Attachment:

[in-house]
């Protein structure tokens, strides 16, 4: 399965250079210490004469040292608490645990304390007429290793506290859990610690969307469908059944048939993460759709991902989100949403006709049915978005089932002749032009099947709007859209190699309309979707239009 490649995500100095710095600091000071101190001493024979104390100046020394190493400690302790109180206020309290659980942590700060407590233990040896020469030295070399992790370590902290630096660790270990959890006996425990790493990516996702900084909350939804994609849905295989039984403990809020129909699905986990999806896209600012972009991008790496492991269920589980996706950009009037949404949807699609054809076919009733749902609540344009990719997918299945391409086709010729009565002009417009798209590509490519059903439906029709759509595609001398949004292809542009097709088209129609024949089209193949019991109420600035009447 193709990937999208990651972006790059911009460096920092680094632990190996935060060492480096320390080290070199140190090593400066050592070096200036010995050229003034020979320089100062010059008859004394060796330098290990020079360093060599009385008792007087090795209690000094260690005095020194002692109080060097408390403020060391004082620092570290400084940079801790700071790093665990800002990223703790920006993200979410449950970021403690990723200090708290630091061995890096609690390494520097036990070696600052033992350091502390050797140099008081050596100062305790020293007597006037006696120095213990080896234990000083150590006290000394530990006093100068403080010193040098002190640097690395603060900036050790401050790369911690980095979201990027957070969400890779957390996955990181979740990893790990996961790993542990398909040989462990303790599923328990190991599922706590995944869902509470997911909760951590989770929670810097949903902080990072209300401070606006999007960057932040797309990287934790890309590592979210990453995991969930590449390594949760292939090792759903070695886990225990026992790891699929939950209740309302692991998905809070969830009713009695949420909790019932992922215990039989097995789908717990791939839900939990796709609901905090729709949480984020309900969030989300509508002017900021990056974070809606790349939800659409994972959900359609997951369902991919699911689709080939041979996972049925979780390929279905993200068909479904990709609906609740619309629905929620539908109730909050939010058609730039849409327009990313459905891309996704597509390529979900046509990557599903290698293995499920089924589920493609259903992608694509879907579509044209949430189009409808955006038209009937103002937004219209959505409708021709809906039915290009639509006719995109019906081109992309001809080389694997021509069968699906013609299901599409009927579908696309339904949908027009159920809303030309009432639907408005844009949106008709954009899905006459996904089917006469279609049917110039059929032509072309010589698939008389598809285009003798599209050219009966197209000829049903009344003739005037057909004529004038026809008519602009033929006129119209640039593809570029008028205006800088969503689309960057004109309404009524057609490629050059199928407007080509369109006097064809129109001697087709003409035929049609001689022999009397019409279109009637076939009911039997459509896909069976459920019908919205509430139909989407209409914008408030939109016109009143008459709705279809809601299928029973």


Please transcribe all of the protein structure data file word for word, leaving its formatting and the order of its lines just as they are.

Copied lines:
[in-house]
């Protein structure tokens, strides 16, 4: 399965250079210490004469040292608490645990304390007429290793506290859990610690969307469908059944048939993460759709991902989100949403006709049915978005089932002749032009099947709007859209190699309309979707239009 490649995500100095710095600091000071101190001493024979104390100046020394190493400690302790109180206020309290659980942590700060407590233990040896020469030295070399992790370590902290630096660790270990959890006996425990790493990516996702900084909350939804994609849905295989039984403990809020129909699905986990999806896209600012972009991008790496492991269920589980996706950009009037949404949807699609054809076919009733749902609540344009990719997918299945391409086709010729009565002009417009798209590509490519059903439906029709759509595609001398949004292809542009097709088209129609024949089209193949019991109420600035009447 193709990937999208990651972006790059911009460096920092680094632990190996935060060492480096320390080290070199140190090593400066050592070096200036010995050229003034020979320089100062010059008859004394060796330098290990020079360093060599009385008792007087090795209690000094260690005095020194002692109080060097408390403020060391004082620092570290400084940079801790700071790093665990800002990223703790920006993200979410449950970021403690990723200090708290630091061995890096609690390494520097036990070696600052033992350091502390050797140099008081050596100062305790020293007597006037006696120095213990080896234990000083150590006290000394530990006093100068403080010193040098002190640097690395603060900036050790401050790369911690980095979201990027957070969400890779957390996955990181979740990893790990996961790993542990398909040989462990303790599923328990190991599922706590995944869902509470997911909760951590989770929670810097949903902080990072209300401070606006999007960057932040797309990287934790890309590592979210990453995991969930590449390594949760292939090792759903070695886990225990026992790891699929939950209740309302692991998905809070969830009713009695949420909790019932992922215990039989097995789908717990791939839900939990796709609901905090729709949480984020309900969030989300509508002017900021990056974070809606790349939800659409994972959900359609997951369902991919699911689709080939041979996972049925979780390929279905993200068909479904990709609906609740619309629905929620539908109730909050939010058609730039849409327009990313459905891309996704597509390529979900046509990557599903290698293995499920089924589920493609259903992608694509879907579509044209949430189009409808955006038209009937103002937004219209959505409708021709809906039915290009639509006719995109019906081109992309001809080389694997021509069968699906013609299901599409009927579908696309339904949908027009159920809303030309009432639907408005844009949106008709954009899905006459996904089917006469279609049917110039059929032509072309010589698939008389598809285009003798599209050219009966197209000829049903009344003739005037057909004529004038026809008519602009033929006129119209640039593809570029008028205006800088969503689309960057004109309404009524057609490629050059199928407007080509369109006097064809129109001697087709003409035929049609001689022999009397019409279109009637076939009911039997459509896909069976459920019908919205509430139909989407209409914008408030939109016109009143008459709705279809809601299928029973």